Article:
From frontline of the Cold War to tranquil haven of peace
It’s hard to imagine a more peaceful spot ... groves of trees with sun filtering through the leaves, banks of scarlet poppies, and golden cornfields stretching into the distance.
Only the occasional jagged chunks of concrete and tarmac give a clue to its past.
This was once a military base and behind its heavily guarded fences was a cache of nuclear weapons.
During the 1950s and ‘60s, as the Cold War threatened to get hotter, the former World War Two airfield was not just a weapons store but also a launch site for US ballistic missiles.
But in this corner of the old airbase nature has all but buried the last remnants of RAF Shepherds Grove, which closed down 50 years ago.
And now it is being transformed by dedicated volunteers from the Sudbury area ready for a new role.
It will be home to a charity that helps young people with learning and behaviour problems by teaching them gardening and woodland management.
And Sow To Grow, which bought the five acres at Stanton last March, also hopes the tranquil surroundings will provide a relaxing haven for people with dementia and mental health issues.
Their volunteers have spent the past year hacking through undergrowth to get access and allow wildflowers and young trees to flourish on land most recently used to dump road chippings.
“In some places the brambles were 20ft high,” says Allan Scott-Davies from Assington, who co-founded the charity and is a trustee alongside Sarah Steel, Trudi Jeffs, and Clair Steel.
“We had to chop them down with secateurs, wearing thick gloves. That’s the only way we could do it.”
And Sow To Grow’s first base was at Assington, where it operated until last year offering horticulture tuition to young people with autism.
The hope was to keep both projects going, but cuts in its students’ allowances meant Assington was no longer viable.
“That’s when we started to think we should maybe be bigger so we could offer more,” said Allan. “When we first saw this place, we could see its potential.”
The Stanton site, named Upthorpe Wood, includes woodland glades tamed just enough to be hired for outdoor functions which will raise money to support their work.
Solar lights are strung through the trees, and there are covered areas that can double as classrooms.
Nothing will go to waste here. They have built compost loos, where calls of nature are turned into plant food.
There is also a solar-powered shower, although earlier in the year you would have had to share it with a nesting blackbird.
In places the concrete under the grass is six feet thick. “We brought in a machine to try and break it up, but it didn’t touch it,” Allan says.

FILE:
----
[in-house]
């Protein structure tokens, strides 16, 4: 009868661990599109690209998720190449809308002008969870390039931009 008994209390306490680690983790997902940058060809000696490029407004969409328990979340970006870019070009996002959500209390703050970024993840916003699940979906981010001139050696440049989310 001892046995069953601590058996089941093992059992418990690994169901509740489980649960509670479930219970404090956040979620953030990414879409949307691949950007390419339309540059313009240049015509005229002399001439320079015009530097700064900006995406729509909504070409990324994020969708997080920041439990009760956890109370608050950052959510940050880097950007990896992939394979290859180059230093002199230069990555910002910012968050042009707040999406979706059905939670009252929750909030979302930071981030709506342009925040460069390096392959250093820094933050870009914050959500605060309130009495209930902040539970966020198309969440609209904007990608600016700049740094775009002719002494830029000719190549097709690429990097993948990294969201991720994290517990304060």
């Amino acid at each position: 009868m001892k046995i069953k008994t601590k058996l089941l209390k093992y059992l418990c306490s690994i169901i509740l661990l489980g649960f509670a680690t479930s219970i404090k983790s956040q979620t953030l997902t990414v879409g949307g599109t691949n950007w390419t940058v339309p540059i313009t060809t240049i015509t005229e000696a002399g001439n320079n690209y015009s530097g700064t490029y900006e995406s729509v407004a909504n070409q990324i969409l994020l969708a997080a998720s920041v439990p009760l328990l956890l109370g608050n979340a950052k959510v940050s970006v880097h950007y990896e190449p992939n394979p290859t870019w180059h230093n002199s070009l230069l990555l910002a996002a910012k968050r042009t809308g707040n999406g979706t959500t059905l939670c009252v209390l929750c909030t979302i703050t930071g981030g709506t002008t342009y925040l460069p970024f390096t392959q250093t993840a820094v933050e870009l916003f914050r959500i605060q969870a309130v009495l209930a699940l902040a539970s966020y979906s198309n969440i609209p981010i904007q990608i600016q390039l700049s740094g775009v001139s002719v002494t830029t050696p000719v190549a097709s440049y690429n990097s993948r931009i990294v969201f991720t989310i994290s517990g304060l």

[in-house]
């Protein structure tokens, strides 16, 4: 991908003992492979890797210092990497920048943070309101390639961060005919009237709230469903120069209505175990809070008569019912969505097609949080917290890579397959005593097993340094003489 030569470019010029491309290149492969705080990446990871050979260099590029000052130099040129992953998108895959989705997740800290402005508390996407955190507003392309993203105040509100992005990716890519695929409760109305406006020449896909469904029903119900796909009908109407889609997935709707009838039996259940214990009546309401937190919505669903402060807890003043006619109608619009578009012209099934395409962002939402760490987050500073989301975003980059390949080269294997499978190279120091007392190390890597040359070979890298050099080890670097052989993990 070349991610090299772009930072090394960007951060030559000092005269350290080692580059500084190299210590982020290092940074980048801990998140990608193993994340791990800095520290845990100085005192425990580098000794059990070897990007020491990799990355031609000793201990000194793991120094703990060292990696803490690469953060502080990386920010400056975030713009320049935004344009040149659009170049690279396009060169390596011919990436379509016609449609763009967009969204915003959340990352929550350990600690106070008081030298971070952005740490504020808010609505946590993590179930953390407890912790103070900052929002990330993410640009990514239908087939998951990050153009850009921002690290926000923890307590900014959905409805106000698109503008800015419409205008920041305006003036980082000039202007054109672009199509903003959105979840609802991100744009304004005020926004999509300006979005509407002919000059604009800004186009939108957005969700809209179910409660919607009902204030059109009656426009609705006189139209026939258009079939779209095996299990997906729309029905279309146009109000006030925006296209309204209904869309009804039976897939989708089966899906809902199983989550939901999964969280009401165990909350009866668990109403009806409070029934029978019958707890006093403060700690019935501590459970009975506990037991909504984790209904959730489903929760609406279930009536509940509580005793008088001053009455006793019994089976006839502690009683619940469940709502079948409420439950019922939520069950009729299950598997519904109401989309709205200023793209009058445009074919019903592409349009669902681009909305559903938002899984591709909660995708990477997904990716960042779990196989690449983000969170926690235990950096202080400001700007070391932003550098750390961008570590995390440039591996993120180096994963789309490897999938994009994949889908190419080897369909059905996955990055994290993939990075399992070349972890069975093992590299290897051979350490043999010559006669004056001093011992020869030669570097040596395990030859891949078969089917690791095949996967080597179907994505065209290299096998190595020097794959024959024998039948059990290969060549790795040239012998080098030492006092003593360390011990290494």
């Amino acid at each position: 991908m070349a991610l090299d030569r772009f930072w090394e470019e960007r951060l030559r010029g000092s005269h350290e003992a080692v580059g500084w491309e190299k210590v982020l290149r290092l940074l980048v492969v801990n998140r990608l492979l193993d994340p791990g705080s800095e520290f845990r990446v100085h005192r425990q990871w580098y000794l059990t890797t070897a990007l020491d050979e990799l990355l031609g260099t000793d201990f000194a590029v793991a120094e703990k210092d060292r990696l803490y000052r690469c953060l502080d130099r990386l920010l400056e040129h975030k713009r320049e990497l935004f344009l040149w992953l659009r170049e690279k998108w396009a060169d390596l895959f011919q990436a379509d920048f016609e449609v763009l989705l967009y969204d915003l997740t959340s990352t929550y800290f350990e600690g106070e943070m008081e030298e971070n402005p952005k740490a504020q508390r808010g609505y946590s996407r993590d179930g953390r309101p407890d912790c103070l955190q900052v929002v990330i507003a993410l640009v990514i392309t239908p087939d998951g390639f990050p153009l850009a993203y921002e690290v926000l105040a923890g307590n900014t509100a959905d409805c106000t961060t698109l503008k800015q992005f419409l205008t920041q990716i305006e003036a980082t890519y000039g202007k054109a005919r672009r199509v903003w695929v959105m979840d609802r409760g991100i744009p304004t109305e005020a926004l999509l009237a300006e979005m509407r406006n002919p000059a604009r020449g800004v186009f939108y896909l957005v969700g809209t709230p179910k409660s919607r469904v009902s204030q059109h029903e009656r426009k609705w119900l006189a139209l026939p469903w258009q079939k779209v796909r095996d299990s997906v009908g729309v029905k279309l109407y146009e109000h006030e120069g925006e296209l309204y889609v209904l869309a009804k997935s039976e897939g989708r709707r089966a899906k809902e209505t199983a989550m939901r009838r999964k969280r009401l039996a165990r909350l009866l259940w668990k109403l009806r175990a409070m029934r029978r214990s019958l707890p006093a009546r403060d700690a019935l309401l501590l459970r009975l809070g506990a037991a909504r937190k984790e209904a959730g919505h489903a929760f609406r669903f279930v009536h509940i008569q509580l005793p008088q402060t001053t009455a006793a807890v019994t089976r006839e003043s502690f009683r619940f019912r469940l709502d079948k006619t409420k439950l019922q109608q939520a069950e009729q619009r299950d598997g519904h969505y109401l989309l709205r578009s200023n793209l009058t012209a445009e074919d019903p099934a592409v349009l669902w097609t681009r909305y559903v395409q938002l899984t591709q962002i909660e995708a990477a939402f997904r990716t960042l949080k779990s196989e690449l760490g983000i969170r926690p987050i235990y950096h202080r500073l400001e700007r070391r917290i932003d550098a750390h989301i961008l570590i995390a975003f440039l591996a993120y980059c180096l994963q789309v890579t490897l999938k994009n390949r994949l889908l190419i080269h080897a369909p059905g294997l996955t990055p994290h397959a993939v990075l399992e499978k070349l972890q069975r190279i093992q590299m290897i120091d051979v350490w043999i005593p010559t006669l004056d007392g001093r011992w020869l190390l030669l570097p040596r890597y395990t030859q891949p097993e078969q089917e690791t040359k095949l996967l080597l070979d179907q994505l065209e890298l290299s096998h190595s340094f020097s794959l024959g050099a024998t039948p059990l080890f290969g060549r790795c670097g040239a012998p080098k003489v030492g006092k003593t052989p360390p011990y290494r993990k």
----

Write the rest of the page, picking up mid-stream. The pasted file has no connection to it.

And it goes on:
“I spoke to P&O, who have a lawn on one of their ships, and they told me it only has about a foot of soil. So we put compost on top of the concrete and planted the grass in that.
“Tarmac from the old runway had also been dug up and dumped here. I was driving a three-and-a-half ton digger to move it – not something I’d done before.”
The heaps of tarmac could now pass for natural features, rapidly colonised by fast-growing plants .
“So far, we have planted 2,000 trees around the site,” he adds. “They include 840 given us by the Woodland Trust, all native species.”
The garden where students will learn to grow vegetables is a work in progress.
“Eventually we will have a big veg garden with raised beds. I have designed one which is the right shape for people in wheelchairs to work on. There will also be an area for growing cut flowers, and sensory beds,” Allan says.
Gales early this year took their toll and meant starting again on some of the buildings. “Our polytunnel got blown halfway up a tree, there were trees down, we lost the roof of the toilets, and the barn roof was smashed to pieces.”
Sarah and Clair Steel, and their father Barry – all from the Sudbury area – are the most regular volunteer helpers. But sometimes up to eight people can be busy on the site. Allan’s dog Henry is also a popular member of the team.
Allan has lost count of how many hours he has spent working on the project. It leaves little time for his other jobs ... he is a writer, illustrator, and gardener. He has also worked in heritage and conservation. And Sow To Grow grew out of a conversation with his now-fellow trustees while he was managing Melford Hall for the National Trust,
Upthorpe Wood will welcome its first students, from West Suffolk College, Bury St Edmunds, in September.
“People with mental health issues have already been coming to paint and draw, or just to sit, look at the views, and relax,” said Allan.
“It would be nice to get ex-service people with Post Traumatic Stress Disorder here too, and we also hope care homes might bring residents who have dementia. We have this lovely place. We just want people to come and use it.”